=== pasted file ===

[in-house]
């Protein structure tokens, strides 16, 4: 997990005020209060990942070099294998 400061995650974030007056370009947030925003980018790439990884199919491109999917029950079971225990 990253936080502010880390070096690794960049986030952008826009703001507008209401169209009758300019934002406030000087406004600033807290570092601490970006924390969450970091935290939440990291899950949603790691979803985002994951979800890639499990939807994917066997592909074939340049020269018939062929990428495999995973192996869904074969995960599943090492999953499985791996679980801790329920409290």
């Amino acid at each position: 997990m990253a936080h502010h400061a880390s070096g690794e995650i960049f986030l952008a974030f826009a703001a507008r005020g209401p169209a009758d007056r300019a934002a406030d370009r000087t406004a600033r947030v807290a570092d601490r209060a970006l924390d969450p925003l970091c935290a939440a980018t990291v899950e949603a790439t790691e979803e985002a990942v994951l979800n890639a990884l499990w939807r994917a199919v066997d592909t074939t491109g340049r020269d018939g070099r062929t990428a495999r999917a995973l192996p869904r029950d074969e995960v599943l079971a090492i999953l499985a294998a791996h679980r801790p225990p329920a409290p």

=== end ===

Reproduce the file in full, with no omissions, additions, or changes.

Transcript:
[in-house]
């Protein structure tokens, strides 16, 4: 997990005020209060990942070099294998 400061995650974030007056370009947030925003980018790439990884199919491109999917029950079971225990 990253936080502010880390070096690794960049986030952008826009703001507008209401169209009758300019934002406030000087406004600033807290570092601490970006924390969450970091935290939440990291899950949603790691979803985002994951979800890639499990939807994917066997592909074939340049020269018939062929990428495999995973192996869904074969995960599943090492999953499985791996679980801790329920409290």
């Amino acid at each position: 997990m990253a936080h502010h400061a880390s070096g690794e995650i960049f986030l952008a974030f826009a703001a507008r005020g209401p169209a009758d007056r300019a934002a406030d370009r000087t406004a600033r947030v807290a570092d601490r209060a970006l924390d969450p925003l970091c935290a939440a980018t990291v899950e949603a790439t790691e979803e985002a990942v994951l979800n890639a990884l499990w939807r994917a199919v066997d592909t074939t491109g340049r020269d018939g070099r062929t990428a495999r999917a995973l192996p869904r029950d074969e995960v599943l079971a090492i999953l499985a294998a791996h679980r801790p225990p329920a409290p």